If You Aren’t Present In Your Ass, You Aren’t Fully Present In Your Body
Let me ask you a question that you probably have never been asked before. How does your ass feel, right now?
I’m not asking about your butt cheeks, or your hips, or your glutes. I mean- what are you feeling in your anus?
There’s a reason I invite you to think about this. Most people hold a lot of tension in their anuses, and that can have some pretty serious effects on how they move, on their sex lives, and on their ability to be fully present in their bodies.
There are plenty of reasons why we hold our asses so tightly. One of the biggest is that it’s a place that carries a lot of different emotions. Think about how a scared cat or dog tucks its tail under. People do the same thing, but it’s less visible because we walk upright and don’t have tails. When you get stressed out or angry or scared or ashamed, you probably tighten up in the same way. It’s a protective mechanism, but people who are chronically stressed out often lose the ability to relax again. There’s a reason why we call those folks “tight asses.”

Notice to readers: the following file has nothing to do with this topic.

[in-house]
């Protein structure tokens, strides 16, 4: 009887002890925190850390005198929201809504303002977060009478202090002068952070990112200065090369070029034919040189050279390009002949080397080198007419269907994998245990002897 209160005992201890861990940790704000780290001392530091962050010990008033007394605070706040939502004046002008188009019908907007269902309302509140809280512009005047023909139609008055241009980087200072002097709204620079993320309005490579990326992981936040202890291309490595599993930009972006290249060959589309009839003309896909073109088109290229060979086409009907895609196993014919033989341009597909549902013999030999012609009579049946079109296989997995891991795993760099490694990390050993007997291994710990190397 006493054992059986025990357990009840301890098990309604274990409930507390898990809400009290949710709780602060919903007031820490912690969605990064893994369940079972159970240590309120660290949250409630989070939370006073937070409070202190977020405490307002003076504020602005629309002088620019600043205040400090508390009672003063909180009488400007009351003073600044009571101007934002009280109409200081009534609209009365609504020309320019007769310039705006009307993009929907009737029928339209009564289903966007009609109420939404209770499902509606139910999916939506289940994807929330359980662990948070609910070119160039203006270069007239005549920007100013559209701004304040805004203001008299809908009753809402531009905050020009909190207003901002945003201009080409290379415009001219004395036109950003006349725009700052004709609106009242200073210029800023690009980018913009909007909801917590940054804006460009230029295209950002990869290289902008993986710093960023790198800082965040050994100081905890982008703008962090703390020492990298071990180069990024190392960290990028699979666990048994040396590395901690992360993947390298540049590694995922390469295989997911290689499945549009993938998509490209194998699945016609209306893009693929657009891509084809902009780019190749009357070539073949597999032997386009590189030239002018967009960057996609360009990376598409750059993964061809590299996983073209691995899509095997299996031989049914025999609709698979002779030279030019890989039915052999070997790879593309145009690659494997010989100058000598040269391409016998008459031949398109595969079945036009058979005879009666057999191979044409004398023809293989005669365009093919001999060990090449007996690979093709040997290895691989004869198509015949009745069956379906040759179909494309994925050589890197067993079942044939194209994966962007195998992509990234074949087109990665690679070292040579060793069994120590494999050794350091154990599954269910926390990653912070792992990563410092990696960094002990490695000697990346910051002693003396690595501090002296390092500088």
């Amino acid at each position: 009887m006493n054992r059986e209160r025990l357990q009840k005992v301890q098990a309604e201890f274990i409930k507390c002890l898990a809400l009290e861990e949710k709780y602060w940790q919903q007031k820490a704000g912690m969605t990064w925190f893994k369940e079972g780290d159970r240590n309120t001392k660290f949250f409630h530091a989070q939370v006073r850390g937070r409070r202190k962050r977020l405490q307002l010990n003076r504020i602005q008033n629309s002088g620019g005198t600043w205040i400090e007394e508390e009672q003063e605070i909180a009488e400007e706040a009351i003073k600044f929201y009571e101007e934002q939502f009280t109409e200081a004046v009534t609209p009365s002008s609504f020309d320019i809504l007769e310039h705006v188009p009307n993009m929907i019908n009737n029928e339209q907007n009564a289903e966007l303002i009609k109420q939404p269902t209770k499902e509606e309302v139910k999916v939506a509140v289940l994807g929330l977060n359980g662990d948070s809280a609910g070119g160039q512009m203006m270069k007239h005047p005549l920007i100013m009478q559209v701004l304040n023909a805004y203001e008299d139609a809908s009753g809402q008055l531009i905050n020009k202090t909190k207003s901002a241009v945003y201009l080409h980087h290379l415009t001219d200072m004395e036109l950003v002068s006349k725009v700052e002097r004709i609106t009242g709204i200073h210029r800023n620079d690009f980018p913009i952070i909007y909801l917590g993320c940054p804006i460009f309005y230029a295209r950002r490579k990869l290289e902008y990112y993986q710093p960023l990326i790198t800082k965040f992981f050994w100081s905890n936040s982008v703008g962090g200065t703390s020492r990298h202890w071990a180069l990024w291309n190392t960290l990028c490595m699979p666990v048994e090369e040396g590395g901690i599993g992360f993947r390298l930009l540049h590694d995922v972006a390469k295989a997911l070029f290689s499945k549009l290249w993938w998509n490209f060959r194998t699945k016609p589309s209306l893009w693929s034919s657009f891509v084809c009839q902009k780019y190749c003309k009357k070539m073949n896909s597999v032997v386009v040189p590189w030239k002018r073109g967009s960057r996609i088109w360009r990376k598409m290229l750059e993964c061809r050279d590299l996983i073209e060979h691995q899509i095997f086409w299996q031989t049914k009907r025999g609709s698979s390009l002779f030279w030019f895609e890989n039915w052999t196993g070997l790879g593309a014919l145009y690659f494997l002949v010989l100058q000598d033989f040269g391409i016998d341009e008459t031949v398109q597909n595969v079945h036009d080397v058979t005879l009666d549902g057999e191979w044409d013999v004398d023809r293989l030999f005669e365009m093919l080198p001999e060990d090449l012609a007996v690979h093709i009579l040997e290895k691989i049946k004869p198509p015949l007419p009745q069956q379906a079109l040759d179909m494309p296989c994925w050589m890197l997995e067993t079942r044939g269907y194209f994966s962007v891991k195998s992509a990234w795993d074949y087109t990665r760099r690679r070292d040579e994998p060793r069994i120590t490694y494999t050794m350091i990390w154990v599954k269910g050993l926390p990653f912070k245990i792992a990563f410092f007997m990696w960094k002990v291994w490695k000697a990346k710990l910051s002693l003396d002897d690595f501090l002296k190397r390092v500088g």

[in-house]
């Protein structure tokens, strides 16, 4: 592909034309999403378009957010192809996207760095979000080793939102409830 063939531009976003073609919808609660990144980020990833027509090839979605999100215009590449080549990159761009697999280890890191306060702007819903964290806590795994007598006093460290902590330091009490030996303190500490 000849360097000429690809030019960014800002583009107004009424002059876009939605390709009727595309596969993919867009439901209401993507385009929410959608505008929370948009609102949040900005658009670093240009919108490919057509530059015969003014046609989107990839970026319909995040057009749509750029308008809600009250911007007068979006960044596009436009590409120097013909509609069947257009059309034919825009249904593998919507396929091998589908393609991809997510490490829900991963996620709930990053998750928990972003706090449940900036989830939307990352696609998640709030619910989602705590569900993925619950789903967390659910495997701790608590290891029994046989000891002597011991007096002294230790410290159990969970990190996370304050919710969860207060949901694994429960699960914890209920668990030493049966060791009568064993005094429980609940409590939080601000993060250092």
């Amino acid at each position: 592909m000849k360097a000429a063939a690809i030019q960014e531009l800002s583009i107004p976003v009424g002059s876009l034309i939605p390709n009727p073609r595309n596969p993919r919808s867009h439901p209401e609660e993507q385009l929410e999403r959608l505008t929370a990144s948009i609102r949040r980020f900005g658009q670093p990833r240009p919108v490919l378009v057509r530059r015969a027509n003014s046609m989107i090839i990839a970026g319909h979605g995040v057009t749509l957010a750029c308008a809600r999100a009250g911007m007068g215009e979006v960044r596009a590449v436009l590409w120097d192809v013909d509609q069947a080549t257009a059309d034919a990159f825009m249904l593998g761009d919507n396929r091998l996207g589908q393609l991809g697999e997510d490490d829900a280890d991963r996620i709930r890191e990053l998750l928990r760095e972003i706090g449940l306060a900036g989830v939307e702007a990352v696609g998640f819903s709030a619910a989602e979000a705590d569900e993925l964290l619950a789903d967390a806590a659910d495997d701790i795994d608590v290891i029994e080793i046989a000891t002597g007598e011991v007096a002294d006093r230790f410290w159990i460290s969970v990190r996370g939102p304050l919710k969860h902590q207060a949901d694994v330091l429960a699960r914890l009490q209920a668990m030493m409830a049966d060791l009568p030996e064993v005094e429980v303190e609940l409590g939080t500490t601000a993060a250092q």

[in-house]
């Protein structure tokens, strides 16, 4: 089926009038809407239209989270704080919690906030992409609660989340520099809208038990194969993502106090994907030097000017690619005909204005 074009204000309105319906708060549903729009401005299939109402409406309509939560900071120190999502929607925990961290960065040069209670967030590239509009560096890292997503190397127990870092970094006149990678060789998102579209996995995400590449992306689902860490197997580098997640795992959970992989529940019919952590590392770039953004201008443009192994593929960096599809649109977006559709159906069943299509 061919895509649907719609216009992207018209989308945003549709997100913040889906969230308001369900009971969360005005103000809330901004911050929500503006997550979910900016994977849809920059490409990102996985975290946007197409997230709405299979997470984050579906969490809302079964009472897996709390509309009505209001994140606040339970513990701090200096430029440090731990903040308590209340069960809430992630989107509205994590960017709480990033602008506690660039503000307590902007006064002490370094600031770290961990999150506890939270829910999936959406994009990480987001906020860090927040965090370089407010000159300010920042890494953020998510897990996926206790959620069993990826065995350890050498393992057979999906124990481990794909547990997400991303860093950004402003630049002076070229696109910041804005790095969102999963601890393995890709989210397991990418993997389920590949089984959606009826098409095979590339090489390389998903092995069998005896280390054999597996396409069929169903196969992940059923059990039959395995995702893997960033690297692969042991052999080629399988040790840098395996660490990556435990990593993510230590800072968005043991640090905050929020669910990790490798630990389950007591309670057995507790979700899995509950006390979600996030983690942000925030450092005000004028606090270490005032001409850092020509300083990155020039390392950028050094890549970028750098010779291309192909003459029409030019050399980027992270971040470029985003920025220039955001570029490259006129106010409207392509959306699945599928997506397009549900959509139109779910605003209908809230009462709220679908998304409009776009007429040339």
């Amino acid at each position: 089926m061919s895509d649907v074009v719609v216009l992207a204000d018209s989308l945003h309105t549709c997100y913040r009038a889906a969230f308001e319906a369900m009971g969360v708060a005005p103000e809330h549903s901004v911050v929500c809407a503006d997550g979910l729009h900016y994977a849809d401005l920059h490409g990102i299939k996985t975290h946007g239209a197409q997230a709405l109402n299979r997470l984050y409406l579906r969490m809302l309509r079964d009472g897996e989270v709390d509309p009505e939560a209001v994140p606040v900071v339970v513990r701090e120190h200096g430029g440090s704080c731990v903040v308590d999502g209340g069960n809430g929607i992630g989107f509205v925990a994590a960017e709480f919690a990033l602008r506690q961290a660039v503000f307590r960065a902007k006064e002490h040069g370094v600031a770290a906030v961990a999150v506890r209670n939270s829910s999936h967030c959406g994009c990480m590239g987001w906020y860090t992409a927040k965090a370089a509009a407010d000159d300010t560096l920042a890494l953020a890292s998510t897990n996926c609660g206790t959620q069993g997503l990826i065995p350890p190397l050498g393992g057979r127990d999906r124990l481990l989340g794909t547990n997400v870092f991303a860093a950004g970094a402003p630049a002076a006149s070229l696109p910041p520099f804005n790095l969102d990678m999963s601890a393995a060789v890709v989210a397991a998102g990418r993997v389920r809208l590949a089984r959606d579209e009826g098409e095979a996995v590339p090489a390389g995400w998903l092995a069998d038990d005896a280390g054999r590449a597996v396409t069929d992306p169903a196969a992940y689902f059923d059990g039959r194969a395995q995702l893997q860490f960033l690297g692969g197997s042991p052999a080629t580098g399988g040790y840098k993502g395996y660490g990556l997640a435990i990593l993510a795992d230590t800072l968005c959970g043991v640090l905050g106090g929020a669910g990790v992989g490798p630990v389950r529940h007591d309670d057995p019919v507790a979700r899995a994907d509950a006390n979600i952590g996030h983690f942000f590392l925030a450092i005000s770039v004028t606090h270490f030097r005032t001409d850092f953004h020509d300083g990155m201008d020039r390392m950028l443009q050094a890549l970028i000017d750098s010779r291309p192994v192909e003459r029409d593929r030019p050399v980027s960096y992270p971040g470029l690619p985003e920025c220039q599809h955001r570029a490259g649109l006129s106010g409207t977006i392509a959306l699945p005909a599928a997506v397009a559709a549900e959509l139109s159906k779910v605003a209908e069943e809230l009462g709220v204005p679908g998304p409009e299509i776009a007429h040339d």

That can be even more true for people who have experienced sexual trauma because the emotional effects and the physical impact of pain or wounding to the pelvic floor can merge to create even bigger barriers to relaxation. The trauma doesn’t have to be sexual assault. Someone recently told me about the first time she’d tried anal intercourse. The experience was incredibly painful, mostly because she and her boyfriend had no idea how to do it, and ever since then, her ass has tightened up any time a partner has even mentioned anal sex. Her body remembers the pain, even though the event happened years ago.
On top of that, the pelvic floor isn’t well-designed to be weight-bearing. For four-legged animals, the equivalent muscles are vertical, so there’s not as much pressure on them. When we evolved to walk upright, those small muscles were asked to support a lot more weight and they sometimes struggle. That’s why pregnancy often causes hemorrhoids- the pressure can cause the muscles to become overly tight, leading to that painful condition. But we all face the same physical stresses, especially if we spend a lot of time sitting.
The problem is that when the anus tightens up, it can affect our entire bodies. A tight ass can limit how easily we can move because the pelvis connects to the big muscles of our legs, abdomen, and back. When the ass and pelvic floor tighten, we can experience tension and tightness almost anywhere in the body. A tight ass can also be physically uncomfortable on its own, which some people feel as a burning or itching sensation. Any of these effects can make sex difficult, uncomfortable, or painful.